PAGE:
October 26, 2016
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What Extending Bush-Era Tax Cuts Means To Minorities

WASHINGTON - – As they decide whether to extend the Bush-era tax cuts, members of Congress and the Obama administration need to consider the different effects those tax policies have on white Americans and people of color, according to the Experts of Color Network, a national multi-racial, multi-ethnic network of economic experts.

In 2007, the typical African-American family owned 10 cents of wealth, and Latino families 12 cents of wealth, for each dollar of wealth owned by the typical white American family. For African Americans, that was a decline from the 12 cents they owned in 2004, a decrease caused, in part, by the Bush tax cuts.

Too little notice has been paid to the growth of the economic divide between whites and people of color, in particular the decimation of the black middle class, leading up to and during the Great Recession, said the Insight Center for Community Economic Development’s Experts of Color Network.

“It’s not just a matter of higher unemployment and poverty rates,” Meizhu Lui, director of the Insight Center’sClosing the Racial Wealth Gap Initiative and its Experts of Color Network, said in a Nov. 12 letter to Congress and the White House. “The staggering loss of wealth in communities of color has been allowed to happen as if by accident.

“One of those ‘accidents’ has been tax policies in general, and those in 2001 and 2003 in particular, that provide more subsidies to whites in building assets than they provide to those with low incomes and people of color,” Lui said in the letter written on behalf of the Experts of Color Network.

The network includes more than 150 of the nation’s leading Native American, Asian-American, African-American, Latino and Native Hawaiian scholars, advocates, policy analysts, researchers, practitioners, private-sector leaders, philanthropists and government officials in the asset-building field.

The tax code incentivizes wealth building by lowering or deferring income taxes on a person’s specific asset-building expenditures. The Bush-era tax cuts enacted in 2001 and 2003 subsidized wealth-building for the already wealthy. They allowed taxpayers in the bottom quintile to save $80 a year while the top 1 percent saved $42,618 annually. Very low-income people got nothing. Given their disproportionate share of those in poverty and in lower-income brackets, people of color were left even farther behind.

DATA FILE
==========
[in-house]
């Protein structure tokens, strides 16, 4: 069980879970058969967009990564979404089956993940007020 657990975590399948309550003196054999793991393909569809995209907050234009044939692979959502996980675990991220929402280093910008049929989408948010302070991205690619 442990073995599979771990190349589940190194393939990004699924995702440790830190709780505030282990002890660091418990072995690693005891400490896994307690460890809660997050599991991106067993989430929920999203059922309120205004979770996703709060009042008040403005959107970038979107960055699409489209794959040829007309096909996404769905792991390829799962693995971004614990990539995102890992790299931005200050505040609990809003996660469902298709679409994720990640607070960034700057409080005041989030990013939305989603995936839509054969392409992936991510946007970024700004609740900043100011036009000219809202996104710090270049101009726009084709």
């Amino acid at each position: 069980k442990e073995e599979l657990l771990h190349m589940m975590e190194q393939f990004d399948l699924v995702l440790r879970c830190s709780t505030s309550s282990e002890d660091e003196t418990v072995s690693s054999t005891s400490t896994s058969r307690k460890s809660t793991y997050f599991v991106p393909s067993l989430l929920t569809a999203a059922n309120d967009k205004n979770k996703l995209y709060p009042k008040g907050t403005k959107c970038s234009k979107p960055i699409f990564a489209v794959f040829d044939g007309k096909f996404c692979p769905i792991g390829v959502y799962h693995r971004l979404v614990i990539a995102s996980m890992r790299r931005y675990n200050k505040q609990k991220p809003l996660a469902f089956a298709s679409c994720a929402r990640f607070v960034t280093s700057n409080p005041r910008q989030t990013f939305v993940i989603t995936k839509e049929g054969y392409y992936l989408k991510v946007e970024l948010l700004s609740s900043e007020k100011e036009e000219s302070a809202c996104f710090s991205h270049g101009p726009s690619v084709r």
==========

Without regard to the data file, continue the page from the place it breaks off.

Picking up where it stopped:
To address these inequities, the network of economic experts recommends Congress and the administration:

Let the Bush-era tax cuts on income earned through investments expire
“Of the tax expenditures to incentivize savings and investment in 2009, $89.5 billion was spent on reduced tax rates on dividends and long-term capital gains. African Americans were 23 percent and Hispanics 28 percent less likely than all families to own direct or indirect holdings of publicly traded stock,” Lui’s letter said. “As a nation that values hard work, income from wealth should not be taxed at a lower rate than income from work.”
Keep the estate tax, lower its exemption level, raise its rate and make it more progressive
“While 1 in 4 white Americans will receive an inheritance, only 1 in 20 African Americans will; and they will receive only 8 cents to the white inheritor’s dollar,” the letter said. Instead of eliminating the estate tax and helping “the children of the richest 1 percent of our population become even richer,” the recommended changes could ensure all of the nation’s children benefit from estate tax revenues, it said.
Supplement tax deferments on retirement and college savings accounts to ensure racial equity
“Tax deferments on retirement and college savings accounts are not the most effective savings incentives for many people of color,” the letter said. “While these do help middle-income Americans, other mechanisms – scholarships and matched retirement accounts – need to supplement these tax policies to ensure racial equity in access to higher education and retirement security.”
Reform subsidies for homeowners
“While not part of the Bush tax cuts, re-examination of these subsidies is overdue,” the letter said. “Bringing down these subsidies for high-cost homes and second homes and using those dollars to instead help those without homes or who have lost homes would help close the racial wealth gap.” In the run-up to the housing crisis, people of color were three times more likely than whites to be steered into sub-prime loans, and have higher foreclosure rates.
The experts also called for more transparency in detailing the effects of tax cuts and tax expenditures by race, gender, family status and age.

“Using tax policy to incentivize asset-building is a good idea,” said Darrick Hamilton, assistant professor at Milano - The New School for Management and Urban Policy, and a member of the experts network. “Replacing the Bush cuts with new ones designed to assist low- and middle-income people - a reimbursable rental deduction, for example - would help rebuild the middle class, reduce racial disparities and stimulate our economy.”

The Insight Center for Community Economic Development is a national research, consulting and legal organization dedicated to developing and promoting innovative solutions that help people and communities become, and remain, economically secure. It is leading a national effort to close the racial wealth gap in the United States for the next generation.




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